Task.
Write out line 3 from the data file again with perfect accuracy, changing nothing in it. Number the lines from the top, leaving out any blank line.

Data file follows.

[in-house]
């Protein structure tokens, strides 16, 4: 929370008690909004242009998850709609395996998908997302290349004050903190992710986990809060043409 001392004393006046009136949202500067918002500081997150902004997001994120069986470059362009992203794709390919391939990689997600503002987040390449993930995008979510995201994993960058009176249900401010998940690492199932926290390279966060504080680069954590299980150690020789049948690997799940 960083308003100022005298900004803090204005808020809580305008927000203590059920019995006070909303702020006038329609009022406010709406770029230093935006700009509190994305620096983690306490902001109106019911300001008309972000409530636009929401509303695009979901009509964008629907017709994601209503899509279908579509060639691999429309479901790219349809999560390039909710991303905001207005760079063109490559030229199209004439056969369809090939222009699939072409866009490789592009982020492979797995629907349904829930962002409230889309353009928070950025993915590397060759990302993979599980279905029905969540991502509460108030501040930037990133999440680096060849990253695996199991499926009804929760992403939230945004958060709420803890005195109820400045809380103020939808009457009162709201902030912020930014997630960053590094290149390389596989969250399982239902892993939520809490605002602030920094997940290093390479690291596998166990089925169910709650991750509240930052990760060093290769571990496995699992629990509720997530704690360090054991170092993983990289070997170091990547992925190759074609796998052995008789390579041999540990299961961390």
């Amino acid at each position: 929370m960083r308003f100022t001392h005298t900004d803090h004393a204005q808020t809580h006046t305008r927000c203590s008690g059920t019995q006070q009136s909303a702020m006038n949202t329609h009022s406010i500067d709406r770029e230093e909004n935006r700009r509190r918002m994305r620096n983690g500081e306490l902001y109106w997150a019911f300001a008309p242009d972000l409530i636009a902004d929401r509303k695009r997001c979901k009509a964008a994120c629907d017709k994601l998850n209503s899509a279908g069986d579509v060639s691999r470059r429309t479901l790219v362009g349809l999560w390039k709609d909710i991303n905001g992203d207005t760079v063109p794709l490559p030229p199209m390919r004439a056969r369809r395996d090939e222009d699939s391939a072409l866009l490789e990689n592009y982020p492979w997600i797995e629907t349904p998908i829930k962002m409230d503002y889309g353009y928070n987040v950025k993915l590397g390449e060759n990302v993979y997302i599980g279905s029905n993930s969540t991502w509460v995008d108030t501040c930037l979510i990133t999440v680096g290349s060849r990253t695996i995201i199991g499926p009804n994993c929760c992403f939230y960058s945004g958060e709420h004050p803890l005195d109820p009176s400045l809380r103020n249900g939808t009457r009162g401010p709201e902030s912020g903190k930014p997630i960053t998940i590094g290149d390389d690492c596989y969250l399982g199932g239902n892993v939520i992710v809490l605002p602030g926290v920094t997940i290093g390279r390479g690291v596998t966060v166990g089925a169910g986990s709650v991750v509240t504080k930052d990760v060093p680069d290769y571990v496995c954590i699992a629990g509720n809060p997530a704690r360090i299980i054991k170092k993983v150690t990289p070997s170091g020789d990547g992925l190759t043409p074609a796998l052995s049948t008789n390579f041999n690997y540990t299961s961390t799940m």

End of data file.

């Amino acid at each position: 929370m960083r308003f100022t001392h005298t900004d803090h004393a204005q808020t809580h006046t305008r927000c203590s008690g059920t019995q006070q009136s909303a702020m006038n949202t329609h009022s406010i500067d709406r770029e230093e909004n935006r700009r509190r918002m994305r620096n983690g500081e306490l902001y109106w997150a019911f300001a008309p242009d972000l409530i636009a902004d929401r509303k695009r997001c979901k009509a964008a994120c629907d017709k994601l998850n209503s899509a279908g069986d579509v060639s691999r470059r429309t479901l790219v362009g349809l999560w390039k709609d909710i991303n905001g992203d207005t760079v063109p794709l490559p030229p199209m390919r004439a056969r369809r395996d090939e222009d699939s391939a072409l866009l490789e990689n592009y982020p492979w997600i797995e629907t349904p998908i829930k962002m409230d503002y889309g353009y928070n987040v950025k993915l590397g390449e060759n990302v993979y997302i599980g279905s029905n993930s969540t991502w509460v995008d108030t501040c930037l979510i990133t999440v680096g290349s060849r990253t695996i995201i199991g499926p009804n994993c929760c992403f939230y960058s945004g958060e709420h004050p803890l005195d109820p009176s400045l809380r103020n249900g939808t009457r009162g401010p709201e902030s912020g903190k930014p997630i960053t998940i590094g290149d390389d690492c596989y969250l399982g199932g239902n892993v939520i992710v809490l605002p602030g926290v920094t997940i290093g390279r390479g690291v596998t966060v166990g089925a169910g986990s709650v991750v509240t504080k930052d990760v060093p680069d290769y571990v496995c954590i699992a629990g509720n809060p997530a704690r360090i299980i054991k170092k993983v150690t990289p070997s170091g020789d990547g992925l190759t043409p074609a796998l052995s049948t008789n390579f041999n690997y540990t299961s961390t799940m």